Patch [New York City NY]
September 1, 2023
By Josh Bakan, Patch Staff
The Diocese and the attorneys representing survivors of sexual abuse will renegotiate the terms of the agreement.
A federal judge rejected the Camden Diocese’s $87.5 million settlement to sexual-abuse survivors Tuesday, saying it would leave insurance companies on the hook for invalid claims and inflated attorneys’ fees.
The Catholic Diocese of Camden, bankrupted by sexual-abuse lawsuits, agreed last year to compensate more than 360 survivors as it navigates Chapter 11 bankruptcy. The plan called for some insurers to pay $30 million into a trust covering claims and expenses.
However, the Diocese’s insurers expressed concerns that loopholes in the proposal could leave them paying more than $30 million. In the coming weeks, the Diocese and the abuse survivors’ attorneys will renegotiate the settlement.
Attorneys representing the survivors said they respect the decision from Bankruptcy Judge Jerrold Poslusny Jr. and criticized the insurers.
“The Diocese paid its insurance companies millions of dollars in premiums over the years, but those same companies have turned their backs on this Diocese and are refusing to help cover its losses,” said Attorney Jay Mascolo, of Rebenack Aronow Mascolo LLP. “Despite its insurance companies acting in bad faith, the Diocese has done the right thing and has offered $87.5 million to compensate survivors.”
Poslusny didn’t agree with all of the insurers’ criticisms. But he singled out a “quick pay” option in which claimants could receive at least $2,500 through the filing of a nine-page questionnaire. The judge also determined that abuse plaintiffs would have too much influence over the so-called neutral third party who would value each sex-abuse claim.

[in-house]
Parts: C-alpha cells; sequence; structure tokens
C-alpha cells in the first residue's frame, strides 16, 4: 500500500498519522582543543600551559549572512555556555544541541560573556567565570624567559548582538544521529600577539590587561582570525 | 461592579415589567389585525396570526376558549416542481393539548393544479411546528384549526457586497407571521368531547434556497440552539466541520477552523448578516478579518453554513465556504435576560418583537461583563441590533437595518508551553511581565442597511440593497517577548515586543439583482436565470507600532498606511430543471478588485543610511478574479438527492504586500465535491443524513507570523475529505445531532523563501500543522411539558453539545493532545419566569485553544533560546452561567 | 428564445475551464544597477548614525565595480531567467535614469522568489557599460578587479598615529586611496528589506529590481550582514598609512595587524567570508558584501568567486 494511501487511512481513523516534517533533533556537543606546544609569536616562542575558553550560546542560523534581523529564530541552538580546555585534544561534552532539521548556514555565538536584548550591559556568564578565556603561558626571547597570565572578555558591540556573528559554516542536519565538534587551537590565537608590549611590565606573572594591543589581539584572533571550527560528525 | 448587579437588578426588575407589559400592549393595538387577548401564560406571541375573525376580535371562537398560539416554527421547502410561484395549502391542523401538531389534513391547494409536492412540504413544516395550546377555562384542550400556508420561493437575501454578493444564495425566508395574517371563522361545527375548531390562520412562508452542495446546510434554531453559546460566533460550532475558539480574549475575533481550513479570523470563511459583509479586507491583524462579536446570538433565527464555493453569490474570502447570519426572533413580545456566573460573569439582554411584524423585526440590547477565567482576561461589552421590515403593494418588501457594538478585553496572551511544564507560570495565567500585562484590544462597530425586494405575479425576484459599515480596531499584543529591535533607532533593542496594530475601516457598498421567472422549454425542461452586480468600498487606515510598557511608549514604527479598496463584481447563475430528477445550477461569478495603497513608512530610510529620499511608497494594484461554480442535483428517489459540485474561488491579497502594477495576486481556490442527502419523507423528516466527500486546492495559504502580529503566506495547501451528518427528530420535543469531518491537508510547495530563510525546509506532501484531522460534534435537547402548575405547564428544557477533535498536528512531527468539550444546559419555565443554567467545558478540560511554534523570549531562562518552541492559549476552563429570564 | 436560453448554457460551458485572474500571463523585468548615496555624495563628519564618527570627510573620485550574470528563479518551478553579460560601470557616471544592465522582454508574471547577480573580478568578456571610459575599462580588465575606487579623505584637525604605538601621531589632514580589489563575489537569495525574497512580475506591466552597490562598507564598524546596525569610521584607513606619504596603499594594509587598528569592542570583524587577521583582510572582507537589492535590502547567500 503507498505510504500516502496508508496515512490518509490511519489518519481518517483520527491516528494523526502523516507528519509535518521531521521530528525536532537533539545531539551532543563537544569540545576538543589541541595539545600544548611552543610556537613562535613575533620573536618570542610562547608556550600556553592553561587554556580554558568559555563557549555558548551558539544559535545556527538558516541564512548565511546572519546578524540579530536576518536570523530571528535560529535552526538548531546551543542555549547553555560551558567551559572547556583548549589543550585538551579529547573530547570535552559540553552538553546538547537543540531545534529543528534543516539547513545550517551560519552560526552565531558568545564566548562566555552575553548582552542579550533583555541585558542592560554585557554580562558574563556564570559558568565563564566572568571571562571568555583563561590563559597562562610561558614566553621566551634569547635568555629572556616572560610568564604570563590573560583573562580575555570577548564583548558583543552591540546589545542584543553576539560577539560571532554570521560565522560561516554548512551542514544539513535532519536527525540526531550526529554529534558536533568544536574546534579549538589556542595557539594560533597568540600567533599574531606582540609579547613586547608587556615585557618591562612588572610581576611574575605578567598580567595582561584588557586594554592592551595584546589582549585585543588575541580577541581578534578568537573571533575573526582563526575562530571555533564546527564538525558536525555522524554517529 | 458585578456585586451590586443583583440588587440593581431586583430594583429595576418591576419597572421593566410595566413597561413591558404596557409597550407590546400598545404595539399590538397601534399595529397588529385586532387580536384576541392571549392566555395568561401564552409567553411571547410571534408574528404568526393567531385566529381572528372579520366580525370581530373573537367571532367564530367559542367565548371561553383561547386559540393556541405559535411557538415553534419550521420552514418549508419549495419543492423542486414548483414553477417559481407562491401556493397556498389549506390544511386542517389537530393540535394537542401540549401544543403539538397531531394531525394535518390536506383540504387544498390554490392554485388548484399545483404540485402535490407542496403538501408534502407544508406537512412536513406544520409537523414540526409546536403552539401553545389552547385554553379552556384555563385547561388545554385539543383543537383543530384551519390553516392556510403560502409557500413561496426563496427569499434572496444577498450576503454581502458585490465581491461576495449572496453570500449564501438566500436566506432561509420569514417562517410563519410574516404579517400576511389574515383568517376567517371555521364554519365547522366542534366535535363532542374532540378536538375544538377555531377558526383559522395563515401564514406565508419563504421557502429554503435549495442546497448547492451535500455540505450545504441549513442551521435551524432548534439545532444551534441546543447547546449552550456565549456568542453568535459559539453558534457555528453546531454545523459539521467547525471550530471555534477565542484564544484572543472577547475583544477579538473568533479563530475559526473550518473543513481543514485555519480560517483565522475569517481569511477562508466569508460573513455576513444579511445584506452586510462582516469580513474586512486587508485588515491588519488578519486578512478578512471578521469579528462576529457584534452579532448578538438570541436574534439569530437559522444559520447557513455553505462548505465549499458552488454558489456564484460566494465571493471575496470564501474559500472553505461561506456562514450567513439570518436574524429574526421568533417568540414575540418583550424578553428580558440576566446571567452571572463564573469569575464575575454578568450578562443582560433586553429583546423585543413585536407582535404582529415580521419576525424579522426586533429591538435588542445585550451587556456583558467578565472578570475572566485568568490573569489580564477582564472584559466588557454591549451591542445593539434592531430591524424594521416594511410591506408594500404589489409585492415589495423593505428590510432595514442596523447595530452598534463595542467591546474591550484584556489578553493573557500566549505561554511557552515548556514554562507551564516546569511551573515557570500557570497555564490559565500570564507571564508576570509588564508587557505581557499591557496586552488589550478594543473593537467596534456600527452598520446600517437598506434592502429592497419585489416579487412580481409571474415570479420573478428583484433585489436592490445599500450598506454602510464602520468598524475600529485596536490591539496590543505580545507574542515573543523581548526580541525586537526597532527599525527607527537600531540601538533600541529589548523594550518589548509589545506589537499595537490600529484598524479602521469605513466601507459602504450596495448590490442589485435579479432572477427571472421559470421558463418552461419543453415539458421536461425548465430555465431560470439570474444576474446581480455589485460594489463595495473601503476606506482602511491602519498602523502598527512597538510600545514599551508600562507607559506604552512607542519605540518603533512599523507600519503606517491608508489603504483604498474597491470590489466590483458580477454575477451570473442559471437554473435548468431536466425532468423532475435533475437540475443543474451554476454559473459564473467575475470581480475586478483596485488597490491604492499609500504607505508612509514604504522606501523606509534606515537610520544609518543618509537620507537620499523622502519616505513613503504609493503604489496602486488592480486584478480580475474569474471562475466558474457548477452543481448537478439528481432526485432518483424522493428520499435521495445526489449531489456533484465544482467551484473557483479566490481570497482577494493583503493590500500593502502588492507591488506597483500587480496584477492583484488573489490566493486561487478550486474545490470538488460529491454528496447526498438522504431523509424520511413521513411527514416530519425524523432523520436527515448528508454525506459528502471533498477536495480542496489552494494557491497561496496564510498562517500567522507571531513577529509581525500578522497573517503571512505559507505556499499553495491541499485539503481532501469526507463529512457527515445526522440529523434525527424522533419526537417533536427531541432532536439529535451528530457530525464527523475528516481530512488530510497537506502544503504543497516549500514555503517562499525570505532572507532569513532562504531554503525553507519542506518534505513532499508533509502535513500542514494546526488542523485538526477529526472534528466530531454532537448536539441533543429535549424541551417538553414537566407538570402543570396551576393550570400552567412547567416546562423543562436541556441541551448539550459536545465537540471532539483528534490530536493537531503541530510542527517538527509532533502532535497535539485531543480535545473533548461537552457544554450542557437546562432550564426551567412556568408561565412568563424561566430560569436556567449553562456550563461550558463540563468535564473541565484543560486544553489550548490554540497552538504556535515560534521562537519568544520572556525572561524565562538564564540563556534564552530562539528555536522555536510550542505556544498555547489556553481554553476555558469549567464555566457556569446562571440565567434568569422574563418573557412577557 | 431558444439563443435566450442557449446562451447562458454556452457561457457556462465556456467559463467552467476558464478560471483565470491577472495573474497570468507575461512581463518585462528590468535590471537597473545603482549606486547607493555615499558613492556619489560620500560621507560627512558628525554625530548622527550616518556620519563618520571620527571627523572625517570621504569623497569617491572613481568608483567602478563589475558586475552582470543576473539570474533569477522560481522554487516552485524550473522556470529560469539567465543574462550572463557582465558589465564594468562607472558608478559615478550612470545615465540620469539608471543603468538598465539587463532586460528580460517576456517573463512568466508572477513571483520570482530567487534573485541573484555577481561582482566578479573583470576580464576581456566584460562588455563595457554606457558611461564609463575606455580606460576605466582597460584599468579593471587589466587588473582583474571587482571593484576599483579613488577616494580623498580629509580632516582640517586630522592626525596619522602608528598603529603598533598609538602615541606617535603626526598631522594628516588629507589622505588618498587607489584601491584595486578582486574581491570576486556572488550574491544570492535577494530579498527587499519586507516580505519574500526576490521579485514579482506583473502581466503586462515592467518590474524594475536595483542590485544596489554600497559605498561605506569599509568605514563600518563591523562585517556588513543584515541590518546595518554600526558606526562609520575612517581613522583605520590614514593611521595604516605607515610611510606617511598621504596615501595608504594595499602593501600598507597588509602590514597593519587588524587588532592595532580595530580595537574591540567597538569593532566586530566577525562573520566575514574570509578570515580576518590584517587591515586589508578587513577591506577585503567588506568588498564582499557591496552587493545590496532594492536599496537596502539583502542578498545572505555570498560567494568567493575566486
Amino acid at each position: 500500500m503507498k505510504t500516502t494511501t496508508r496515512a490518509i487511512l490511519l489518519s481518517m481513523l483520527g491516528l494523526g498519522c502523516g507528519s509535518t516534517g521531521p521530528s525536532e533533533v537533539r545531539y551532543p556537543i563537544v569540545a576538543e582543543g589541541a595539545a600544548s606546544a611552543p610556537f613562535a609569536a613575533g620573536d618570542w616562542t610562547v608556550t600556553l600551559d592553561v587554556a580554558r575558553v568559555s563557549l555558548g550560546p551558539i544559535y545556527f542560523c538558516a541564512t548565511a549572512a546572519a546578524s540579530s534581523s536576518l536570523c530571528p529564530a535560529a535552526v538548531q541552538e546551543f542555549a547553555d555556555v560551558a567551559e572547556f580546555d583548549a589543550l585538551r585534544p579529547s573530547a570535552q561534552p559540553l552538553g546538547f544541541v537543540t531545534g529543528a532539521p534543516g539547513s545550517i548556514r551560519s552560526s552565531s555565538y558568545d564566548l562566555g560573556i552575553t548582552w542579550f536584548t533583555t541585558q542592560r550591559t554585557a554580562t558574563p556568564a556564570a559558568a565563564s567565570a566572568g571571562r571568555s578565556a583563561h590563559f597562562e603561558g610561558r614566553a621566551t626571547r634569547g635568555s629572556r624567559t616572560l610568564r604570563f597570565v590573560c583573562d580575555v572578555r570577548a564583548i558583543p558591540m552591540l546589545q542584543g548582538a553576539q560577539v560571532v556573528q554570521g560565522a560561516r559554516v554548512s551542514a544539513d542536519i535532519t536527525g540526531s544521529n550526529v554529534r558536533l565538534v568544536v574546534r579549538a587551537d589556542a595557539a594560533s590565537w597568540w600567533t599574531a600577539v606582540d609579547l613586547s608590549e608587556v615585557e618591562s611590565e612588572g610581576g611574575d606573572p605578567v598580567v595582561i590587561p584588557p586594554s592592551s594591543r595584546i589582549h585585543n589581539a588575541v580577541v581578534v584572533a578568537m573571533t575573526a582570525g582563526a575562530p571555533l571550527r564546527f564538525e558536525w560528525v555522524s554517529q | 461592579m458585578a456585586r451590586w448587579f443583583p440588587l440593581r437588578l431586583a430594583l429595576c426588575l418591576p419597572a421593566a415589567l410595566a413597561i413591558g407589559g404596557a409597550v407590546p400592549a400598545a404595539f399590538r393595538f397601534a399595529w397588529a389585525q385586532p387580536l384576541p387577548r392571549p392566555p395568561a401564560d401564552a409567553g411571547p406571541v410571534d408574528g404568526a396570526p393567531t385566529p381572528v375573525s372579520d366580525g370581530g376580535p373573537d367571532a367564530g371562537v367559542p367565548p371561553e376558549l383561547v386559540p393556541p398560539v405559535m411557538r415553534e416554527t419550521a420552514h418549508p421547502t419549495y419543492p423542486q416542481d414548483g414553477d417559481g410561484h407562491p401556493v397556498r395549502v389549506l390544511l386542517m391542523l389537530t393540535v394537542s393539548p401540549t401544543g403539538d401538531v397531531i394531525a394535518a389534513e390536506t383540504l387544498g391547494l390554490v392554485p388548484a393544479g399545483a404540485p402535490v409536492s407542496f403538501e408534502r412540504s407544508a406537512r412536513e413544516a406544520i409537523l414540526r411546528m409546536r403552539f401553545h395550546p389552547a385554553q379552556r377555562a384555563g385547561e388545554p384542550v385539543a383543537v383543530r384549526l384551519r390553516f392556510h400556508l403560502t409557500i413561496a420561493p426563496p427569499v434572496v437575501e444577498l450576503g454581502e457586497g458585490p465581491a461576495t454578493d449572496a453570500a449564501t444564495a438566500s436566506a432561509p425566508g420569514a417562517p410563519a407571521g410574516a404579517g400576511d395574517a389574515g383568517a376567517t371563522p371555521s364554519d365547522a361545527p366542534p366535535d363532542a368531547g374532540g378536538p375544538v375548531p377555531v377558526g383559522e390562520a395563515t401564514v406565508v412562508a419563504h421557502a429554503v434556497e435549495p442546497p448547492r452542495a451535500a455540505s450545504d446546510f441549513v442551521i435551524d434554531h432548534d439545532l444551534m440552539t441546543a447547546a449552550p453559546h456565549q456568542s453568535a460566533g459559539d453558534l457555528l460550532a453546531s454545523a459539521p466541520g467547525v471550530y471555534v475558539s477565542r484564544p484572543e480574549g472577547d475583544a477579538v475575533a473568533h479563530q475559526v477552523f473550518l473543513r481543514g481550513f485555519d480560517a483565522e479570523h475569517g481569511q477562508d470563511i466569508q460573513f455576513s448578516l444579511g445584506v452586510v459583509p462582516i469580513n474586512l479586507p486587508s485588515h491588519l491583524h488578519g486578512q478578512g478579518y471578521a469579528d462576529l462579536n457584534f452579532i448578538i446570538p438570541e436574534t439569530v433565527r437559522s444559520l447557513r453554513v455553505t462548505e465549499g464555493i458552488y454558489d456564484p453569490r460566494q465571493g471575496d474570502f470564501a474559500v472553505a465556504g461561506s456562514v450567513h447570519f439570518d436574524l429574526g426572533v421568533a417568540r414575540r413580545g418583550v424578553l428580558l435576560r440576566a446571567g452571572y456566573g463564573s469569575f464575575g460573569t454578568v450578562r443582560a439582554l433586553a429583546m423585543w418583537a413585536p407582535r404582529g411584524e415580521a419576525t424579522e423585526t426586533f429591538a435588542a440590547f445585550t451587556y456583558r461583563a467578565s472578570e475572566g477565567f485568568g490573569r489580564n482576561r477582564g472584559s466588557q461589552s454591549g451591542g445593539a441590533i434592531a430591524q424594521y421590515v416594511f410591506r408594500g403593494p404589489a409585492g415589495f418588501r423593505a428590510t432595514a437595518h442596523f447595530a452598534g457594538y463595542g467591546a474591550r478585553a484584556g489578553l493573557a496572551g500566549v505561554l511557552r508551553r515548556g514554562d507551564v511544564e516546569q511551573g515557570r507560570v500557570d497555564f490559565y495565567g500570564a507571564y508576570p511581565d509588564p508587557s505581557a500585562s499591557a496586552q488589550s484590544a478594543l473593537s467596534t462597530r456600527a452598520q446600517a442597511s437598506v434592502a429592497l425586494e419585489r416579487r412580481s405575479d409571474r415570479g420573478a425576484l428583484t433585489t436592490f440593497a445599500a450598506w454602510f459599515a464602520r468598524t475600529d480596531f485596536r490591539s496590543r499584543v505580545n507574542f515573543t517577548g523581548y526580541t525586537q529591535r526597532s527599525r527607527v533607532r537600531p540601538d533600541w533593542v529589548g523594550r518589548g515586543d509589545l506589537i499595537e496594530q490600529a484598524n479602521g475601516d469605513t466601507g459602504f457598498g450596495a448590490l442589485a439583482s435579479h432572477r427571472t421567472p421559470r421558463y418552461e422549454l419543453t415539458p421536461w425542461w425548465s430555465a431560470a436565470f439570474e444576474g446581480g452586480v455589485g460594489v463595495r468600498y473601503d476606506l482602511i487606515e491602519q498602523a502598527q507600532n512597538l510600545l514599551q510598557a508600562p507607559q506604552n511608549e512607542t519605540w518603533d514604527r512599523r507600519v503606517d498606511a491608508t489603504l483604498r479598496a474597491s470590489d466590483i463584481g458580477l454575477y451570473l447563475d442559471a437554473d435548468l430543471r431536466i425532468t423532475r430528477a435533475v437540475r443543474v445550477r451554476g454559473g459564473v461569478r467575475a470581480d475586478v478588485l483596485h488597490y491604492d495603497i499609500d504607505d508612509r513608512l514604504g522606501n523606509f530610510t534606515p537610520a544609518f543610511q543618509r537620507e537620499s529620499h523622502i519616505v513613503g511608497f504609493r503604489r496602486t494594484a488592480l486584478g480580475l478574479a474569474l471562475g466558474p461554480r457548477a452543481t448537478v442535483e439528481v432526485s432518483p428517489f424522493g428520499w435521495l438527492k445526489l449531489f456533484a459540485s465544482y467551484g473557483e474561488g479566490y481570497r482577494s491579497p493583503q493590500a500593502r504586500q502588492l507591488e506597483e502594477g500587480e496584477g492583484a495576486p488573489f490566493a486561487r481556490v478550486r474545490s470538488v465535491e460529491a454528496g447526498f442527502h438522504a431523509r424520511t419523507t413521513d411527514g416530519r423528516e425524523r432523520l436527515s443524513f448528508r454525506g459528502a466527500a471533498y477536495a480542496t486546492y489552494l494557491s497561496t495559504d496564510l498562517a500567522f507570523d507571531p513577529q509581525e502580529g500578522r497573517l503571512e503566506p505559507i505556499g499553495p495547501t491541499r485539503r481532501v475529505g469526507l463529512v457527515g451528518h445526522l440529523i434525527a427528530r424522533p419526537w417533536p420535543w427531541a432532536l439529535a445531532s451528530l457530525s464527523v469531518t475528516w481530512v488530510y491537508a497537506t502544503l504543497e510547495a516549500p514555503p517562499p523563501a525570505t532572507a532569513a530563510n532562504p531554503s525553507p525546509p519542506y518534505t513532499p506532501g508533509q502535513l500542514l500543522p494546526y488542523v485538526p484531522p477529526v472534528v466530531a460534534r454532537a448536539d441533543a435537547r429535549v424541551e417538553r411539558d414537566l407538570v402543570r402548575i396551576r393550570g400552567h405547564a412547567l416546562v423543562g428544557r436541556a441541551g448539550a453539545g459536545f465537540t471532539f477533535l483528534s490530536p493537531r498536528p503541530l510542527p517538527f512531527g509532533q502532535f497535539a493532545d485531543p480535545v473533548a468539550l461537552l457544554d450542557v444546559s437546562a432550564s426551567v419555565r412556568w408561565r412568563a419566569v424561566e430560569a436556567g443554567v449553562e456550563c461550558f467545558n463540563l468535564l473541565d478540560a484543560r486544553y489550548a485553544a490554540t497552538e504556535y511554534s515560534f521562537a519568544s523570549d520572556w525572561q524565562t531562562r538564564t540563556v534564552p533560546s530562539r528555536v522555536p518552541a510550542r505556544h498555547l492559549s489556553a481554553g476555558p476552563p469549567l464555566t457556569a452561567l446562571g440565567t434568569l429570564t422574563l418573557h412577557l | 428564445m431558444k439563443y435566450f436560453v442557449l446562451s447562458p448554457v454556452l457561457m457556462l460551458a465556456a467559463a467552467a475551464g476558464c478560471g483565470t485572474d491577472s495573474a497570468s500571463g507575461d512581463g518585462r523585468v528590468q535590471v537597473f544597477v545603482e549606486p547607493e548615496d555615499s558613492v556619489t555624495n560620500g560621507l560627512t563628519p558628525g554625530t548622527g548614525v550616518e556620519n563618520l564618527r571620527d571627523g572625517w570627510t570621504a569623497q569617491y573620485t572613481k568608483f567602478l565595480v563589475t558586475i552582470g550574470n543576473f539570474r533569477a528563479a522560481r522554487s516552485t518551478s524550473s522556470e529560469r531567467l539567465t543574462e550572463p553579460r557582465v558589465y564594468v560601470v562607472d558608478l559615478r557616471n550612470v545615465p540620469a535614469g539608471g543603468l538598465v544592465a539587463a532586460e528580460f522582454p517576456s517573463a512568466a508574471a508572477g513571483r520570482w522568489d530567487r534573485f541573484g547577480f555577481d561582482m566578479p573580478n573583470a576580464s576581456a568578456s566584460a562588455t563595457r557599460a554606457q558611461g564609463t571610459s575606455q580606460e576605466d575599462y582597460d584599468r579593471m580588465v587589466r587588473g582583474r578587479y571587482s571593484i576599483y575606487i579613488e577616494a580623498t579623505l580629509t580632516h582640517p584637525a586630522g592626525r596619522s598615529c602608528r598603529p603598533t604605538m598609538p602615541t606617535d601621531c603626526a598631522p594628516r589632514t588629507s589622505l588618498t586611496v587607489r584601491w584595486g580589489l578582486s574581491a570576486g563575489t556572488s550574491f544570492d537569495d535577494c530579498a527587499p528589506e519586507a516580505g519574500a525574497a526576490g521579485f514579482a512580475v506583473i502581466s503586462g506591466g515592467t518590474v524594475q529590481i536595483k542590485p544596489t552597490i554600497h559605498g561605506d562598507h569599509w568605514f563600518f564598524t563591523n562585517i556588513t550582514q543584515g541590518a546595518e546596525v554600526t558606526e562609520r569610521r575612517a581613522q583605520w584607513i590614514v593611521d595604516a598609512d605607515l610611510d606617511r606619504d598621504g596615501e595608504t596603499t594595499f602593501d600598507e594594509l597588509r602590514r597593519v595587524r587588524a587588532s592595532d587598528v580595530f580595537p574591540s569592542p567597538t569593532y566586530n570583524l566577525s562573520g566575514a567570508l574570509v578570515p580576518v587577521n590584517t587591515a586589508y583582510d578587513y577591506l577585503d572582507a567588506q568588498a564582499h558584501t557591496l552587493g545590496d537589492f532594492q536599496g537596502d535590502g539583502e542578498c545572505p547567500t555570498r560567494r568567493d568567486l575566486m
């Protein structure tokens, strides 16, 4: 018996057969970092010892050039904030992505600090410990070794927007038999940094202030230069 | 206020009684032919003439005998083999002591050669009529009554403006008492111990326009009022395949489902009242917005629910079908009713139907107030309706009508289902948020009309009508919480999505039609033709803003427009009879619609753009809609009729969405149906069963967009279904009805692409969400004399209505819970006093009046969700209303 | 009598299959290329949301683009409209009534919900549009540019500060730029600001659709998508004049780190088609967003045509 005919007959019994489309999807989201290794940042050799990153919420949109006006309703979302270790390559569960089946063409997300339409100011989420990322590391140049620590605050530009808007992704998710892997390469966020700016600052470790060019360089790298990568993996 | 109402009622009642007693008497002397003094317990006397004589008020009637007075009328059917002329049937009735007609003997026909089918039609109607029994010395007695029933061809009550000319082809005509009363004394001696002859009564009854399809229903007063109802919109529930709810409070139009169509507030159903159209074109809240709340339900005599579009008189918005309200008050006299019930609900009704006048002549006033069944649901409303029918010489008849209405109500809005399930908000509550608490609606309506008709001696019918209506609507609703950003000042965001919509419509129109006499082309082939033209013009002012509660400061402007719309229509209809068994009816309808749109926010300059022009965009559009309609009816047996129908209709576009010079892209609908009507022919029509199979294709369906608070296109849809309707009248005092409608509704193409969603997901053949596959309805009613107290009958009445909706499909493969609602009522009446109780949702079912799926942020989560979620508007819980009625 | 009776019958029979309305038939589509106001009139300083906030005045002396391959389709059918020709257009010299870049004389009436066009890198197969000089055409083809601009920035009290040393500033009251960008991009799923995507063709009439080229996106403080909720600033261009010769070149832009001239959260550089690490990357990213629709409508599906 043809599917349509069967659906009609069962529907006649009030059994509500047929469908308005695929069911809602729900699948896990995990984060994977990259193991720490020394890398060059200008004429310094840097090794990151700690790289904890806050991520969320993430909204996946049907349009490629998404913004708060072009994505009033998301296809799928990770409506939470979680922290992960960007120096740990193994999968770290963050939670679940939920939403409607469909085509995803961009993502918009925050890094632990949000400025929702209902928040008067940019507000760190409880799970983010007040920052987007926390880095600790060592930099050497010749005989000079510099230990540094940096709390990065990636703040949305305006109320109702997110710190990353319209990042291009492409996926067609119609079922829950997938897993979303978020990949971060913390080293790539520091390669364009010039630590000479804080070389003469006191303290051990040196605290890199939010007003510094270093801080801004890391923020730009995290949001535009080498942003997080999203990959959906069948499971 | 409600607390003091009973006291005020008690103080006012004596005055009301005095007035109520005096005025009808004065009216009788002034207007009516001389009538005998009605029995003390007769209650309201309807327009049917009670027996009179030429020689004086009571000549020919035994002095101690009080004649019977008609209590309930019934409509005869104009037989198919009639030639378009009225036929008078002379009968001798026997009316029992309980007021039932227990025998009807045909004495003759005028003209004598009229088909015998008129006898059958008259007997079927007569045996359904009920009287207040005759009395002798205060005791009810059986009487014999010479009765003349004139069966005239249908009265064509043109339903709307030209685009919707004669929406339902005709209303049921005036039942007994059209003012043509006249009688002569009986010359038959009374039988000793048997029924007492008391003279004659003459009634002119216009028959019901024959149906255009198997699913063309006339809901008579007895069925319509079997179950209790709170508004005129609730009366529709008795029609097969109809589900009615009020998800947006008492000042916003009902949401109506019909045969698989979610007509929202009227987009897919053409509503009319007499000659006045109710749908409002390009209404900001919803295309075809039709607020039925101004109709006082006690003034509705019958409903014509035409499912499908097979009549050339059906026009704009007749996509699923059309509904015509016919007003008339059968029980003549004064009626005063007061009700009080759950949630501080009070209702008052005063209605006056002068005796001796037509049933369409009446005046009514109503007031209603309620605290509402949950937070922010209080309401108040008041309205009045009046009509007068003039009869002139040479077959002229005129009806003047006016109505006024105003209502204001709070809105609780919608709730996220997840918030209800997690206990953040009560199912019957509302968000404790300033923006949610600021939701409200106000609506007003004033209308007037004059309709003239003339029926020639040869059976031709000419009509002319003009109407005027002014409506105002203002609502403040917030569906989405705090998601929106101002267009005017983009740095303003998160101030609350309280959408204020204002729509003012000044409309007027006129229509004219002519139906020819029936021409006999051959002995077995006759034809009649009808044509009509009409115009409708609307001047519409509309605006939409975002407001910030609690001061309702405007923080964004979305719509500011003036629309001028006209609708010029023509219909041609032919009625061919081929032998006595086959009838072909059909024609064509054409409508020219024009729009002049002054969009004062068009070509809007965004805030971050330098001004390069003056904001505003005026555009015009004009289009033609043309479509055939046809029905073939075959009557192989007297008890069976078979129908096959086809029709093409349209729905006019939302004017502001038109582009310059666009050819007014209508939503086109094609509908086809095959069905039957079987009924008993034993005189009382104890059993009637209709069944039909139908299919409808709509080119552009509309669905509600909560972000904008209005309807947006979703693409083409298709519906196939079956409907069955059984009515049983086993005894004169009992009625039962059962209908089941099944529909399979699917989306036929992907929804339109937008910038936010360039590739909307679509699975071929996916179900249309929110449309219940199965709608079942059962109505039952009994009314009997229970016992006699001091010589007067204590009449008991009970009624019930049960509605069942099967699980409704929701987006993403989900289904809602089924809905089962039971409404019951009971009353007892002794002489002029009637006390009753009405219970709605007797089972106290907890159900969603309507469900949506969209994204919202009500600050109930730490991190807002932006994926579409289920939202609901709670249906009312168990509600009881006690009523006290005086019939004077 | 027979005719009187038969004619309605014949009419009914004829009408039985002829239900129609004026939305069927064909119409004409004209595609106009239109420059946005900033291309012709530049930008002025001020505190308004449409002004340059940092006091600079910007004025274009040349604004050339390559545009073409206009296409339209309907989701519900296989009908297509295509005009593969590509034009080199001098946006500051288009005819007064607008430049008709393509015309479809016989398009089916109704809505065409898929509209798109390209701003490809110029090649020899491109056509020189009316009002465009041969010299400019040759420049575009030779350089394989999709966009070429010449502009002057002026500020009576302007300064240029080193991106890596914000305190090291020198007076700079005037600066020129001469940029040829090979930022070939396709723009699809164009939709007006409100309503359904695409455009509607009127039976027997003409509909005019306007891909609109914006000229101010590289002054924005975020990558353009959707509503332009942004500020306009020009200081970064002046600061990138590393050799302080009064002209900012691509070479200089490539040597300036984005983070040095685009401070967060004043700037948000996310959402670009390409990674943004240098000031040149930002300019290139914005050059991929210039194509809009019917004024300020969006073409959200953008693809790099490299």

Ultimately, Poslusny found the Camden Diocese’s plan lacked a mechanism for weeding out fraudulent claims.
“The court agrees because the neutral can directly impact the rights of insurers, it must be independent,” Poslusny said in the decision.
The Camden Diocese, which consists of parishes throughout South Jersey, intends to revise the plan as soon as possible.
“The Diocese remains hopeful that it will expeditiously exit the Chapter 11 process based on the roadmap provided through Judge Poslusny’s opinion,” Bishop Dennis Sullivan said in a statement. “Throughout this process, the Diocese has negotiated with survivors of abuse and all other parties in the Chapter 11 case.”
In February 2019, all Catholic Dioceses in New Jersey released the names of clergy who have been credibly accused of sexually abusing children since 1940. Fifty-seven of the 188 clergy listed were based in the Camden Diocese.
Several months later, the state passed legislation opening a two-year window that suspended the statute of limitation for civil claims concerning child sexual abuse.
The Camden Diocese filed for bankruptcy in October 2020, citing civil liability from abuse settlements and financial difficulties arising from the COVID-19 pandemic.
The Diocese serves Camden, Cape May, Cumberland, Gloucester and Salem counties.